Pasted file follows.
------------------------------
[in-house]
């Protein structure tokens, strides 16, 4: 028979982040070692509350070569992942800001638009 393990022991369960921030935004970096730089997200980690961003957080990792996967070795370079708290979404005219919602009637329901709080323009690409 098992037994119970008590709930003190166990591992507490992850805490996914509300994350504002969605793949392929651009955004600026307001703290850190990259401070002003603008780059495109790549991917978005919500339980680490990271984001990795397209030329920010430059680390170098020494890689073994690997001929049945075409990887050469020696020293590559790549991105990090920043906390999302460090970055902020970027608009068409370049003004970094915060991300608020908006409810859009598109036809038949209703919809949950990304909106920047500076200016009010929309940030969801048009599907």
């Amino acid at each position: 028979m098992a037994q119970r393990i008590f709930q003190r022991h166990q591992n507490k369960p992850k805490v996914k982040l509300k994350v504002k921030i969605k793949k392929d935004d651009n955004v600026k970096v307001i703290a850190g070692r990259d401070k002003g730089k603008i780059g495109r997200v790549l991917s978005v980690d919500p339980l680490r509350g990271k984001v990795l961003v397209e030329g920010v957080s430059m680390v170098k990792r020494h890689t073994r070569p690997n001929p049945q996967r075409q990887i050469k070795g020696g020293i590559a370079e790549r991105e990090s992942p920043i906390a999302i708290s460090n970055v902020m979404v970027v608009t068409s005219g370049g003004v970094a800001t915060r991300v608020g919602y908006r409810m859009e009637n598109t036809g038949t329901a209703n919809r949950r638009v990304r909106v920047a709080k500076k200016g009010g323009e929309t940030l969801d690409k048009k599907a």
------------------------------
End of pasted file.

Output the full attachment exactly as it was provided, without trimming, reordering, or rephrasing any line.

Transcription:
[in-house]
């Protein structure tokens, strides 16, 4: 028979982040070692509350070569992942800001638009 393990022991369960921030935004970096730089997200980690961003957080990792996967070795370079708290979404005219919602009637329901709080323009690409 098992037994119970008590709930003190166990591992507490992850805490996914509300994350504002969605793949392929651009955004600026307001703290850190990259401070002003603008780059495109790549991917978005919500339980680490990271984001990795397209030329920010430059680390170098020494890689073994690997001929049945075409990887050469020696020293590559790549991105990090920043906390999302460090970055902020970027608009068409370049003004970094915060991300608020908006409810859009598109036809038949209703919809949950990304909106920047500076200016009010929309940030969801048009599907």
């Amino acid at each position: 028979m098992a037994q119970r393990i008590f709930q003190r022991h166990q591992n507490k369960p992850k805490v996914k982040l509300k994350v504002k921030i969605k793949k392929d935004d651009n955004v600026k970096v307001i703290a850190g070692r990259d401070k002003g730089k603008i780059g495109r997200v790549l991917s978005v980690d919500p339980l680490r509350g990271k984001v990795l961003v397209e030329g920010v957080s430059m680390v170098k990792r020494h890689t073994r070569p690997n001929p049945q996967r075409q990887i050469k070795g020696g020293i590559a370079e790549r991105e990090s992942p920043i906390a999302i708290s460090n970055v902020m979404v970027v608009t068409s005219g370049g003004v970094a800001t915060r991300v608020g919602y908006r409810m859009e009637n598109t036809g038949t329901a209703n919809r949950r638009v990304r909106v920047a709080k500076k200016g009010g323009e929309t940030l969801d690409k048009k599907a």